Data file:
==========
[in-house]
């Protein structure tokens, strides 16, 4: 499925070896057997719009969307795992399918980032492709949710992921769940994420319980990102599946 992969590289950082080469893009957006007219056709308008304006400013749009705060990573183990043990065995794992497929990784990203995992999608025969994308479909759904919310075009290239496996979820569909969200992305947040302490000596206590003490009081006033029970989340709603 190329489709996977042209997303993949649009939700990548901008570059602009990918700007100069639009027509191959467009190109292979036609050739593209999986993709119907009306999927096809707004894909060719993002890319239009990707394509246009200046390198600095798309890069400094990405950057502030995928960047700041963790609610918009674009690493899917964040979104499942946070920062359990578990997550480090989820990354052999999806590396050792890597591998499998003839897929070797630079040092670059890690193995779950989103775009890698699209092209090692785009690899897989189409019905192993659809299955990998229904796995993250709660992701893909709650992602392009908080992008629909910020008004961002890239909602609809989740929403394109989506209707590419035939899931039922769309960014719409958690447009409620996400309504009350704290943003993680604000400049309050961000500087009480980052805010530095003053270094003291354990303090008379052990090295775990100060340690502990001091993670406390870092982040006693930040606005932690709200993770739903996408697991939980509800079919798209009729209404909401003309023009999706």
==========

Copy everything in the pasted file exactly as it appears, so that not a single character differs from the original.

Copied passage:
[in-house]
């Protein structure tokens, strides 16, 4: 499925070896057997719009969307795992399918980032492709949710992921769940994420319980990102599946 992969590289950082080469893009957006007219056709308008304006400013749009705060990573183990043990065995794992497929990784990203995992999608025969994308479909759904919310075009290239496996979820569909969200992305947040302490000596206590003490009081006033029970989340709603 190329489709996977042209997303993949649009939700990548901008570059602009990918700007100069639009027509191959467009190109292979036609050739593209999986993709119907009306999927096809707004894909060719993002890319239009990707394509246009200046390198600095798309890069400094990405950057502030995928960047700041963790609610918009674009690493899917964040979104499942946070920062359990578990997550480090989820990354052999999806590396050792890597591998499998003839897929070797630079040092670059890690193995779950989103775009890698699209092209090692785009690899897989189409019905192993659809299955990998229904796995993250709660992701893909709650992602392009908080992008629909910020008004961002890239909602609809989740929403394109989506209707590419035939899931039922769309960014719409958690447009409620996400309504009350704290943003993680604000400049309050961000500087009480980052805010530095003053270094003291354990303090008379052990090295775990100060340690502990001091993670406390870092982040006693930040606005932690709200993770739903996408697991939980509800079919798209009729209404909401003309023009999706």